As a general rule, you can deduct 50% of what you spend on business entertainment on your federal taxes. Although the IRS is very strict about requiring you to document the expenses and their business purpose, it can be surprisingly generous about what counts as a business expense.
- The deduction is not just for meals. You can often deduct the cost of entertaining clients at nightclubs, theaters, sporting events, and athletic clubs, and on hunting, fishing and vacation trips.
- The deduction can include money you pay for a client’s personal needs on a trip, such as a hotel suite or a car.
- You don’t have to actually discuss business during the meal or other entertainment, as long as you engage in a business discussion before or after. In some unusual cases, the business discussion could even take place on a different day.
- You can deduct not only the basic cost of the entertainment, but also any taxes and tips.
- You can generally deduct the cost of entertaining a client’s spouse, if the event is one where a spouse would normally attend (such as if the client is traveling with his or her spouse). You might also be able to deduct the cost of entertaining your own spouse, if the event is one where everyone typically brings a spouse.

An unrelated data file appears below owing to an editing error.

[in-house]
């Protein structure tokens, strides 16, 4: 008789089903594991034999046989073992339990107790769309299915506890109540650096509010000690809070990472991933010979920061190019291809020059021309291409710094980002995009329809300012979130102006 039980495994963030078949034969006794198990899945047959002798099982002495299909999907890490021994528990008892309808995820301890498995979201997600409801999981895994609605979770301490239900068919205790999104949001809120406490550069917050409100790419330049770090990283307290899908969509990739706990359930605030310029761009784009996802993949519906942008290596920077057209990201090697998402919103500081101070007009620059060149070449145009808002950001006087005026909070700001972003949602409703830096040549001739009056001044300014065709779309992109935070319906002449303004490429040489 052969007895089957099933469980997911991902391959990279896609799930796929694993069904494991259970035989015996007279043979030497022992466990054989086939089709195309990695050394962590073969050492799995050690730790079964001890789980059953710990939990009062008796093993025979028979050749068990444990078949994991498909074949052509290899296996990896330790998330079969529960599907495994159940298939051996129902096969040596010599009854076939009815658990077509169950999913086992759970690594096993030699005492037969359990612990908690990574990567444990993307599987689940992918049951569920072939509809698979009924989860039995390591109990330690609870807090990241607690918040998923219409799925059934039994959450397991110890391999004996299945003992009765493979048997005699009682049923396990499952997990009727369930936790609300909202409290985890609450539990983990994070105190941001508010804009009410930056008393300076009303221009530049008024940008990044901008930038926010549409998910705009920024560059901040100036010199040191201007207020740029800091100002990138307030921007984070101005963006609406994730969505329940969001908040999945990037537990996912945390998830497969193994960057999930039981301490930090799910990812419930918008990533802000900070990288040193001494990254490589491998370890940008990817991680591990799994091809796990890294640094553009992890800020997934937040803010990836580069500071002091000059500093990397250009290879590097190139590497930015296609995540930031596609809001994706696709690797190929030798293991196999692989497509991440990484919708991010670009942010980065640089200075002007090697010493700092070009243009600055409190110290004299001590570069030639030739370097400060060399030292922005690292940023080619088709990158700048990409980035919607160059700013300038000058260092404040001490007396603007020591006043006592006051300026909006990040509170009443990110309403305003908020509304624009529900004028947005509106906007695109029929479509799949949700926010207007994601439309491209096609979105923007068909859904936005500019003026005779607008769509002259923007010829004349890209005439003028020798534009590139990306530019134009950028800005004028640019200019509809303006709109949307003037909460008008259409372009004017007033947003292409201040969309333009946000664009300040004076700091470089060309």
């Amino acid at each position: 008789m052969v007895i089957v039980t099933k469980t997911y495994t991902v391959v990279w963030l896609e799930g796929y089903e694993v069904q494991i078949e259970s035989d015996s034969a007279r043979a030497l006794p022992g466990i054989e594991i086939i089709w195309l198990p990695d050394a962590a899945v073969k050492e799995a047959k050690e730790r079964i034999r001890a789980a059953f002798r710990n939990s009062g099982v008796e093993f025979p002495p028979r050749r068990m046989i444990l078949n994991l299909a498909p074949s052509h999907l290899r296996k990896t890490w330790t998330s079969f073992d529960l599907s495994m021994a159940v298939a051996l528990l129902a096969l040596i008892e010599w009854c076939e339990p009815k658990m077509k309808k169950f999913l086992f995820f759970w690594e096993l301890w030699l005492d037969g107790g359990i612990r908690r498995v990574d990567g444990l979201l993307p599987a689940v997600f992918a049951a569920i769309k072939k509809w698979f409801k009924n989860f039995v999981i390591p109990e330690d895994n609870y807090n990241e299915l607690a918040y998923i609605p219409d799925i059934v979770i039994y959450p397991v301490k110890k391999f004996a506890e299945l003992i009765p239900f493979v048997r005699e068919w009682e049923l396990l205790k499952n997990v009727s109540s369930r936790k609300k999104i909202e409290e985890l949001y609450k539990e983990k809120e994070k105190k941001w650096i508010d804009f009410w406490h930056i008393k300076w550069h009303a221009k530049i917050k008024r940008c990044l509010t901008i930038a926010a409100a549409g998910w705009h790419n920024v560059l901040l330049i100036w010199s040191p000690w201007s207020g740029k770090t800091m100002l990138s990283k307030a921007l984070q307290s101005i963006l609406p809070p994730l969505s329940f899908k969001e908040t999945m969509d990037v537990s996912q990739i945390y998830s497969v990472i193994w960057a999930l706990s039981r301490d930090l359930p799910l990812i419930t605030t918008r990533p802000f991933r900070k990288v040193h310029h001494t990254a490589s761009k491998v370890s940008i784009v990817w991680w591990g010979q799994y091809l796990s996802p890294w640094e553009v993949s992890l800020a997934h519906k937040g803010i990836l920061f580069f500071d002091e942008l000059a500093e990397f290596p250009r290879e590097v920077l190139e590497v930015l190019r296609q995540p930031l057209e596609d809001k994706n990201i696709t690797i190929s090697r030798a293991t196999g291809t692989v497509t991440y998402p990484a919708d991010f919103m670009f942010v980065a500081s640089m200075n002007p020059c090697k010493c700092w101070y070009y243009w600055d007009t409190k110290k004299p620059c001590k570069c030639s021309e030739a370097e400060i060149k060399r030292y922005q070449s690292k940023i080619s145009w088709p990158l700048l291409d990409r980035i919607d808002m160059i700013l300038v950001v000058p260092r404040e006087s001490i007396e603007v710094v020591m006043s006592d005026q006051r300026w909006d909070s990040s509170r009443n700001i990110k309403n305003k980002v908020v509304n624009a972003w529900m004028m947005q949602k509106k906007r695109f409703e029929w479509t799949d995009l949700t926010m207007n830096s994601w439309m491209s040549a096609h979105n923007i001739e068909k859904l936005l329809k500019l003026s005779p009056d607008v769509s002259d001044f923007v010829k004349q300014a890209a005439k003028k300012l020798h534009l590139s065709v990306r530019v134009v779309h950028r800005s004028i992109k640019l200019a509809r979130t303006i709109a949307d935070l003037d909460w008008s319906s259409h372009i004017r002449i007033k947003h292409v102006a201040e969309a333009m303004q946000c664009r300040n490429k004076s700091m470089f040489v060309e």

- You can often deduct the full cost (not just 50%) of tickets you buy to an event if it’s a charitable fundraiser.
- You can take the deduction as long as the purpose was to encourage business – you don’t have to show that the entertainment actually resulted in any business. If you take someone for a round of golf to discuss a deal, and the deal falls through, you can still deduct the cost of the round.